June 2017: Restoring Movement for our Heroes and Our Community. This article about Deep Brain Stimulation (DBS) highlights the partnership between McGuire Veterans Affairs Medical Center and Virginia Commonwealth/Medical College of Virginia (VCU/MCV) in Richmond, VA. It features Dr. Kathryn Holloway, Neurosurgeon and Veteran, Charles F. Bryan Jr. who spoke together at a MCV Foundation meeting about the benefits of VA/VCU collaboration.
July 26, 2016: "VCU Surgeon Ranked Among Nation's Most Active in Deep Brain Stimulation". Listen to National Public Radio (NPR) interview of Neurosurgeon Dr. Kathryn Holloway on NPR Science Matters. Learn about DBS surgery and Dr. Holloway's accomplishments at Virginia Commonwealth University and Richmond/Southeast PADRECC.
July 17, 2016: Read Charles F. Bryan Jr's Richmond Times Dispatch editorial "Loosening a demon's grip" about his Parkinson's journey, McGuire VAMC Richmond/Southeast PADRECC and his upcoming DBS surgery.
Nov 2015: Richmond PADRECC Neurosurgeon, Kathryn Holloway, MD presents "Deep Brain Stimulation: Restoring Broken Circuits" at Dissecting Science, Your Amazing Brain event. Watch here.
San Francisco PADRECC is first VA in nation to perform MRI Deep Brain Stimulation surgery. Read about it here.
|What are the PADRECCs?|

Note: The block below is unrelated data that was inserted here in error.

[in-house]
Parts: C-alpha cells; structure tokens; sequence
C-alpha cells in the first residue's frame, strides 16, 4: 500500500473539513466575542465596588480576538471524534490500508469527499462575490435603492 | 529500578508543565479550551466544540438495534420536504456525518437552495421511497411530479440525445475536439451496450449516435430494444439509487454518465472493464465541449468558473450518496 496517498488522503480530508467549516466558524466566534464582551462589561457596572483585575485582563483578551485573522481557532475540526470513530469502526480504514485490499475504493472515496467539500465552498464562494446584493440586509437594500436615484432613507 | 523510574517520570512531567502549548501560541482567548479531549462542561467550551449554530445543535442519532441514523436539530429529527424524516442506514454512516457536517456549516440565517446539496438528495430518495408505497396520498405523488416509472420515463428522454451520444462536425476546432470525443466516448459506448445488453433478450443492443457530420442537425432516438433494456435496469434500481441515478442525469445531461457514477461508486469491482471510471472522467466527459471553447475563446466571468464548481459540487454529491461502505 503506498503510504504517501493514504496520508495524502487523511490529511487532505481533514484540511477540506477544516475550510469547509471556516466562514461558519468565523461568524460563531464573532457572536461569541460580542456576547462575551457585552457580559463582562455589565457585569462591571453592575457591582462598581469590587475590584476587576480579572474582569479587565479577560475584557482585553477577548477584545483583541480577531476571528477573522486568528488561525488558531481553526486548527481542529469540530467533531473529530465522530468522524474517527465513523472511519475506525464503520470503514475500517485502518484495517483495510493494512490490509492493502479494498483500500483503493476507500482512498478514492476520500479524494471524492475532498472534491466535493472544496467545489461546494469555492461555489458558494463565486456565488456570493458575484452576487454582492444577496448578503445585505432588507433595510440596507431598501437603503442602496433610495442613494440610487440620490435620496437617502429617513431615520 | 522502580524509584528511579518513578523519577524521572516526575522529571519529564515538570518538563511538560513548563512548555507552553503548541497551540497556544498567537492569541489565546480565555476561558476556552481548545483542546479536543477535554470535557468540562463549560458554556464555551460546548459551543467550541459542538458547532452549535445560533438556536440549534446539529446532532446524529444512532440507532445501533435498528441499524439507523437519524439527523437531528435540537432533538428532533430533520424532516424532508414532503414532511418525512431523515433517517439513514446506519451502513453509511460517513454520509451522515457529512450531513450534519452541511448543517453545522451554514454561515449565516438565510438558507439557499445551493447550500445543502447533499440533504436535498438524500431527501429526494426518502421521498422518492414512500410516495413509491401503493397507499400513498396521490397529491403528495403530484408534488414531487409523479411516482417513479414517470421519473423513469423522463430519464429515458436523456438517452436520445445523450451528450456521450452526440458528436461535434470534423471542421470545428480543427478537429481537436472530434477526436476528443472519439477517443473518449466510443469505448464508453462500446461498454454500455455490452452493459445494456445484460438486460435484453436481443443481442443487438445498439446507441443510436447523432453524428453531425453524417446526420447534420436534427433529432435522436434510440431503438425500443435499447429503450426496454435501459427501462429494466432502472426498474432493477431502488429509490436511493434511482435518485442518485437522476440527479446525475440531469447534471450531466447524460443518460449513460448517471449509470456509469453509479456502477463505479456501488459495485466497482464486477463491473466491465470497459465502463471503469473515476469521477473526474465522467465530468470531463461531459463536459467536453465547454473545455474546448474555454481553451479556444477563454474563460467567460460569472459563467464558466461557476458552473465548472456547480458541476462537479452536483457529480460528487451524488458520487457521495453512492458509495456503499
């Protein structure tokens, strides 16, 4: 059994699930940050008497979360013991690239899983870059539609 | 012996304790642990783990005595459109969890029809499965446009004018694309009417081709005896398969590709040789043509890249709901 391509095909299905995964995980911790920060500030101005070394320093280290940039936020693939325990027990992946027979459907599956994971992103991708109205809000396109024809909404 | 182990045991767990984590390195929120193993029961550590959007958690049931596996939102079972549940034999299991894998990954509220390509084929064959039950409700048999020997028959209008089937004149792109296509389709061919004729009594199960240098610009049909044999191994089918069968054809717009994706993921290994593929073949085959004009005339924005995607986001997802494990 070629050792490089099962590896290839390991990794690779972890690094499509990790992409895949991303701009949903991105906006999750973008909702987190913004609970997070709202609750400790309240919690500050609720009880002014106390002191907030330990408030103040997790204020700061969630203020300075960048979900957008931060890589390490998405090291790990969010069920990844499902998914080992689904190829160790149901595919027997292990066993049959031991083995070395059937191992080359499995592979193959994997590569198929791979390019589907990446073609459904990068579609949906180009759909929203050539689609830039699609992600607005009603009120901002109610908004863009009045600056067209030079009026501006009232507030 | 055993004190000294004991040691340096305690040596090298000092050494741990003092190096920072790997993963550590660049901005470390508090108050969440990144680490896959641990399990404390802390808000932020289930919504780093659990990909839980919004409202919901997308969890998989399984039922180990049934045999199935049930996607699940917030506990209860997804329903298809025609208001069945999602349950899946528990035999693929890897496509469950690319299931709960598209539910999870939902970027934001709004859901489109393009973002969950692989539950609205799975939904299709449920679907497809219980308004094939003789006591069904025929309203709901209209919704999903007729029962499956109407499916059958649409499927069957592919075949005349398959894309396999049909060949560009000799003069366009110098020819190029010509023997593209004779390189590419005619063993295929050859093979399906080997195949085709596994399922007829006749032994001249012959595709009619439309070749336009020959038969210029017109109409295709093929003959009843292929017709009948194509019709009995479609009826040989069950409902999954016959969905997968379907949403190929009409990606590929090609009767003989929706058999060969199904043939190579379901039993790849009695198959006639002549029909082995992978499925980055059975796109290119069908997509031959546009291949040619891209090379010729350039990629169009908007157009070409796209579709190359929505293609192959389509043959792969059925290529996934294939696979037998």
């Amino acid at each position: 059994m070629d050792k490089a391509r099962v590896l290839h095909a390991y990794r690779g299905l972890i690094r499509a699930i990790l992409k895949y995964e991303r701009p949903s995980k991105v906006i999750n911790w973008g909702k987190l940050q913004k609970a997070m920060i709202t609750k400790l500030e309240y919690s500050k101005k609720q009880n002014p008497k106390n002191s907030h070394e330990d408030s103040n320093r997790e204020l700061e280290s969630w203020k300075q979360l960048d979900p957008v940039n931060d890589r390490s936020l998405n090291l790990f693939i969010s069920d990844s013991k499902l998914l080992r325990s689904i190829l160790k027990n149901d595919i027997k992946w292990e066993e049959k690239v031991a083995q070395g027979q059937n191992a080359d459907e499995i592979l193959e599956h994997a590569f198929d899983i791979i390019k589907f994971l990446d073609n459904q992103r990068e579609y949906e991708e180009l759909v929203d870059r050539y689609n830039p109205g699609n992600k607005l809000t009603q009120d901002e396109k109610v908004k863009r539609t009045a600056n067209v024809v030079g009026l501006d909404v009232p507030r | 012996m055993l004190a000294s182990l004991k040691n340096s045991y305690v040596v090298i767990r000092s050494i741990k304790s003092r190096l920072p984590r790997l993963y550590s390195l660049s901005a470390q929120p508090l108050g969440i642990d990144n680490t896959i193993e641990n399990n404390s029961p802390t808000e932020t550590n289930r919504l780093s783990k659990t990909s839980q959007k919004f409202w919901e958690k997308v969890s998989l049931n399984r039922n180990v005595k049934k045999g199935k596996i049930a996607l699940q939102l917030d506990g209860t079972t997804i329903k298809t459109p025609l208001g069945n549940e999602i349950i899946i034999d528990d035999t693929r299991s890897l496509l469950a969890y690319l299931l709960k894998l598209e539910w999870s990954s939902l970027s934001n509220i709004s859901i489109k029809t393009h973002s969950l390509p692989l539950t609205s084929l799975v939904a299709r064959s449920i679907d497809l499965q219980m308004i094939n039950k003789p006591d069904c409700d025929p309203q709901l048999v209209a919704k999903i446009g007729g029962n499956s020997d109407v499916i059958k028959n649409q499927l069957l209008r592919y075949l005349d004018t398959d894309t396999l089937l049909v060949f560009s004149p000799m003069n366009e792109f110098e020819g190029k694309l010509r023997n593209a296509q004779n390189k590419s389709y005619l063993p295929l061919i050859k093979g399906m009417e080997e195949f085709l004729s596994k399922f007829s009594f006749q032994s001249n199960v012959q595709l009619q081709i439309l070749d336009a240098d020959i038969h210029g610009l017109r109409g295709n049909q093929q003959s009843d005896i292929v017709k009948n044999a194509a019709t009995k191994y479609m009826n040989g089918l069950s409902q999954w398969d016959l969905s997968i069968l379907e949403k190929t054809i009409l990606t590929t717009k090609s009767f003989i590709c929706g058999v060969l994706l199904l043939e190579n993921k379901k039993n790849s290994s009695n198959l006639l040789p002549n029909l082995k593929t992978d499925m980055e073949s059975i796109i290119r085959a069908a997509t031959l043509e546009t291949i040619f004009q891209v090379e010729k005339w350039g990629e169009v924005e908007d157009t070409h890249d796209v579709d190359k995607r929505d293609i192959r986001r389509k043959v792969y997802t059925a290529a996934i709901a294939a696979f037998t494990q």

In 2001, the Department of Veteran Affairs (VA) created six specialized centers known as the Parkinson’s Disease Research, Education, and Clinical Centers or "PADRECCs". These Centers of Excellence are designed to serve the estimated 80,000 veterans affected by PD through state-of-the-art clinical care, education, research, and national outreach and advocacy. The PADRECCs are staffed by internationally known movement disorder specialists, neurosurgeons, psychiatrists, psychologists, nurses, researchers, educators, social workers, and other PD experts. The PADRECCs are located in Philadelphia, Richmond, Houston, West Los Angeles, San Francisco, and Portland/Seattle. The PADRECCs assist veterans in effectively managing PD and other movement disorders by way of VA pharmacy benefits, physical, occupational, and speech therapies, medical equipment, surgical services, and other valuable resources.